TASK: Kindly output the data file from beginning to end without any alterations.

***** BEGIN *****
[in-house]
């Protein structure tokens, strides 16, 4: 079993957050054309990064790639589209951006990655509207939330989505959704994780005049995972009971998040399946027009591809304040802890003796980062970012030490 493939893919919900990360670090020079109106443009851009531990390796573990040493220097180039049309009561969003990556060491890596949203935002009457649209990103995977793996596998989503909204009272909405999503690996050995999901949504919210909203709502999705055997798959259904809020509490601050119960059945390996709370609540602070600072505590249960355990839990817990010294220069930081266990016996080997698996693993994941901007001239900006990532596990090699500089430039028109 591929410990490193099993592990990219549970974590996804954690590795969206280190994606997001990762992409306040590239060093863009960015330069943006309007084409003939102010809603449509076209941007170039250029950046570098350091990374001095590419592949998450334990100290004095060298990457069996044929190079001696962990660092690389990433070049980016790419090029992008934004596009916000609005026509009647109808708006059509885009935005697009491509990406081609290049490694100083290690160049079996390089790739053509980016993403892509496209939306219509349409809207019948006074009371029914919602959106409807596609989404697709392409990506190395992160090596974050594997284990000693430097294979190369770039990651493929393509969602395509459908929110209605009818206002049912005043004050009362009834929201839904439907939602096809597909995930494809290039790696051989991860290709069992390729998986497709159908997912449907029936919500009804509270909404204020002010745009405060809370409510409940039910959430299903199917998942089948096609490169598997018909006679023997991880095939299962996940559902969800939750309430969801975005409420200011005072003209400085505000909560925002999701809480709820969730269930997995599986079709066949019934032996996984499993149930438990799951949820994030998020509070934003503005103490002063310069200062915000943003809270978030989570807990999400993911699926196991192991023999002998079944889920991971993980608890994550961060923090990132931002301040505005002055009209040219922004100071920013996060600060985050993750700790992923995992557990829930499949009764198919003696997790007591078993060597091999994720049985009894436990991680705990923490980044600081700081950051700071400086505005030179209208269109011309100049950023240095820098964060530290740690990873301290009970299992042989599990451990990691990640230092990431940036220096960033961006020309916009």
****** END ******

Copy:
[in-house]
């Protein structure tokens, strides 16, 4: 079993957050054309990064790639589209951006990655509207939330989505959704994780005049995972009971998040399946027009591809304040802890003796980062970012030490 493939893919919900990360670090020079109106443009851009531990390796573990040493220097180039049309009561969003990556060491890596949203935002009457649209990103995977793996596998989503909204009272909405999503690996050995999901949504919210909203709502999705055997798959259904809020509490601050119960059945390996709370609540602070600072505590249960355990839990817990010294220069930081266990016996080997698996693993994941901007001239900006990532596990090699500089430039028109 591929410990490193099993592990990219549970974590996804954690590795969206280190994606997001990762992409306040590239060093863009960015330069943006309007084409003939102010809603449509076209941007170039250029950046570098350091990374001095590419592949998450334990100290004095060298990457069996044929190079001696962990660092690389990433070049980016790419090029992008934004596009916000609005026509009647109808708006059509885009935005697009491509990406081609290049490694100083290690160049079996390089790739053509980016993403892509496209939306219509349409809207019948006074009371029914919602959106409807596609989404697709392409990506190395992160090596974050594997284990000693430097294979190369770039990651493929393509969602395509459908929110209605009818206002049912005043004050009362009834929201839904439907939602096809597909995930494809290039790696051989991860290709069992390729998986497709159908997912449907029936919500009804509270909404204020002010745009405060809370409510409940039910959430299903199917998942089948096609490169598997018909006679023997991880095939299962996940559902969800939750309430969801975005409420200011005072003209400085505000909560925002999701809480709820969730269930997995599986079709066949019934032996996984499993149930438990799951949820994030998020509070934003503005103490002063310069200062915000943003809270978030989570807990999400993911699926196991192991023999002998079944889920991971993980608890994550961060923090990132931002301040505005002055009209040219922004100071920013996060600060985050993750700790992923995992557990829930499949009764198919003696997790007591078993060597091999994720049985009894436990991680705990923490980044600081700081950051700071400086505005030179209208269109011309100049950023240095820098964060530290740690990873301290009970299992042989599990451990990691990640230092990431940036220096960033961006020309916009």